- The 12 week follow-up assessment included an exit survey that assessed adherence to medication, hypertension knowledge, and patient activation. Patient adherence was measured using a self-reported measure and validated assessment tool called the 8-item Morisky medication adherence scale (MMAS-8). Knowledge of hypertension was assessed with the hypertension questionnaire. Patients’ ability to manage their own health was assessed with a patient activation assessment tool called the Consumer Health Activation Index.
The following sources of costs were provided by the authors:
- Compensation of $150 for each study participant
- Cost of Bluetooth blood pressure monitors for each participant.
- Labor costs associated with the app’s administrative and technical support.
Where We Are
- Date (Month/Year) Project Described Started: April 2016 – January 2017
- Date (Month/Year) Paper Published: April 16, 2018
- Change in self-reported adherence: The mean (SD) adherence to medication, as reported on the MMSA-8 scale, increased by 0.4 (1.5) in the intervention group from a baseline of 6.0 (1.8) and remained unchanged among the controls from the baseline of 5.7 (1.8) at 12 weeks follow-up.
- Change in SBP: There was no significant difference in blood pressure measurements between both the groups at the end of the 12 week follow-up. The mean (SD) systolic BP decreased by 10.6 (16.0) mm Hg in the intervention group. It decreased by 10.1 (15.4) mm Hg in the control group.
- Number of participants with blood pressure controlled to under 140/90 mm Hg or less: Good control, defined as BP of 140/80 mm Hg or less, was achieved by 35.8% in the intervention arm vs 37.9% in the control arm.
- There was significant improvement in self-reported medication adherence.
- The Medisafe app was useful in engaging the patients in their own care although it didn’t lead to a significant improvement in outcomes.
- Medication adherence was measured by self-report, and may overestimate true adherence.
- This primer was developed by the CareZooming team based on our interpretation and analysis of a paper with consent and permission of the author and/or their representatives. Dr. Niteesh Choudhry and Dr. Roya Ghazinouri and/or their representatives reviewed the contents of this primer before publication, and all requested edits have been incorporated into the primer as presented above.
- Morawski K, Ghazinouri R, Krumme A, Lauffenburger JC, Lu Z, Durfee E, Oley L, Lee J, Mohta N, Haff N, Juusola JL, Choudhry NK. Association of a Smartphone Application With Medication Adherence and Blood Pressure Control: The MedISAFE-BP Randomized Clinical Trial. JAMA Intern Med. 2018 Jun 1;178(6):802-809. doi:10.1001/jamainternmed.2018.0447. Erratum in: JAMA Intern Med. 2018 Jun 1;178(6):876. PubMed PMID: 29710289; PubMed Central PMCID: PMC6145760.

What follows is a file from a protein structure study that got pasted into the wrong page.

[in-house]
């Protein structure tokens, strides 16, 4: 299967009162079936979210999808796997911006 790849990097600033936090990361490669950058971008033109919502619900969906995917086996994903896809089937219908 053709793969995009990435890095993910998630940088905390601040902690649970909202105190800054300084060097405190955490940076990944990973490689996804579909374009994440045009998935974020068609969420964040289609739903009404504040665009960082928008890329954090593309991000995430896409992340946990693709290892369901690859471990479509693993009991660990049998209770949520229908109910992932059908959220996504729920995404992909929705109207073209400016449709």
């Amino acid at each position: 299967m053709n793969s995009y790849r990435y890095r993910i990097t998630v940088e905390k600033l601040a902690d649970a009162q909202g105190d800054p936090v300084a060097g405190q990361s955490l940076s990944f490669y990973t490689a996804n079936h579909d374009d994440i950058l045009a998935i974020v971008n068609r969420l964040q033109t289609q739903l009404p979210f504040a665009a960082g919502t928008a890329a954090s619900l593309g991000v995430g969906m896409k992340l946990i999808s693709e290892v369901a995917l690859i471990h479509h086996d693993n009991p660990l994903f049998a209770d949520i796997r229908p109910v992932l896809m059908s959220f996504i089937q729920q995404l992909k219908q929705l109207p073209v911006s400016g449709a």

- Morawski K, Ghazinouri R, Krumme A, McDonough J, Durfee E, Oley L, Mohta N, Juusola J, Choudhry NK. Rationale and design of the Medication adherence Improvement Support App For Engagement-Blood Pressure (MedISAFE-BP) trial. Am Heart J. 2017 Apr;186:40-47. doi: 10.1016/j.ahj.2016.11.007. Epub 2016 Dec 9. PubMed PMID: 28454831.
- Rehman H, Kamal AK, Morris PB, Sayani S, Merchant AT, Virani SS. Mobile Health (mHealth) technology for the management of hypertension and hyperlipidemia: slow start but loads of potential. Curr Atheroscler Rep. 2017;19(3):12. [PubMed: 28210974]
- Forouzanfar MH, Liu P, Roth GA, et al. Global Burden of Hypertension and Systolic Blood Pressure of at Least 110 to 115 mm Hg, 1990-2015. JAMA. 2017;317(2):165–182. doi:10.1001/jama.2016.19043
- Huffman MD, Lloyd-Jones DM. Global Burden of Raised Blood Pressure: Coming Into Focus. JAMA. 2017;317(2):142–143. doi:10.1001/jama.2016.19685
- Egan BM, Kjeldsen SE, Grassi G, Esler M, Mancia G. The global burden of hypertension exceeds 1.4 billion people: should a systolic blood pressure target below 130 become the universal standard? J Hypertens. 2019 Jun;37(6):1148-1153. doi: 10.1097/HJH.0000000000002021. PubMed PMID: 30624370.
- Required citation and acknowledgement for the 8-item MMAS are as follows:
- Morisky DE, Ang A, Krousel-Wood M, Ward H. Predictive Validity of a Medication Adherence Measure for Hypertension Control. Journal of Clinical Hypertension 2008; 10(5):348-354
- Krousel-Wood MA, Islam T, Webber LS, Re RS, Morisky DE, Muntner P. New Medication Adherence Scale Versus Pharmacy Fill Rates in Seniors With Hypertension. Am J Manag Care 2009;15(1):59-66
- Morisky DE, DiMatteo MR. Improving the measurement of self-reported medication nonadherence: Final response. J Clin Epidemio 2011; 64:258-263. PMID:21144706
- Use of the ©MMAS is protected by US copyright laws. Permission for use is required. A license agreement is available from: Donald E. Morisky, ScD, ScM, MSPH, Professor, Department of Community Health Sciences, UCLA Fielding School of Public Health, 650 Charles E. Young Drive South, Los Angeles, CA 90095-1772, firstname.lastname@example.org.
- Kyle Morawski, MD, MPH
- Roya Ghazinouri, PT, DPT, MS
- Alexis Krumme, MS
- Julie C. Lauffenburger, PharmD, PhD
- Zhigang Lu, MD
- Erin Durfee, BS
- Leslie Oley, MS
- Jessica Lee, BA
- Namita Mohta, MD
- Nancy Haff, MD
- Jessie L. Juusola, PhD
- Niteesh K. Choudhry, MD, PhD
- Sravani Gajjala, MBBS
Boston, MATalk to the Innovators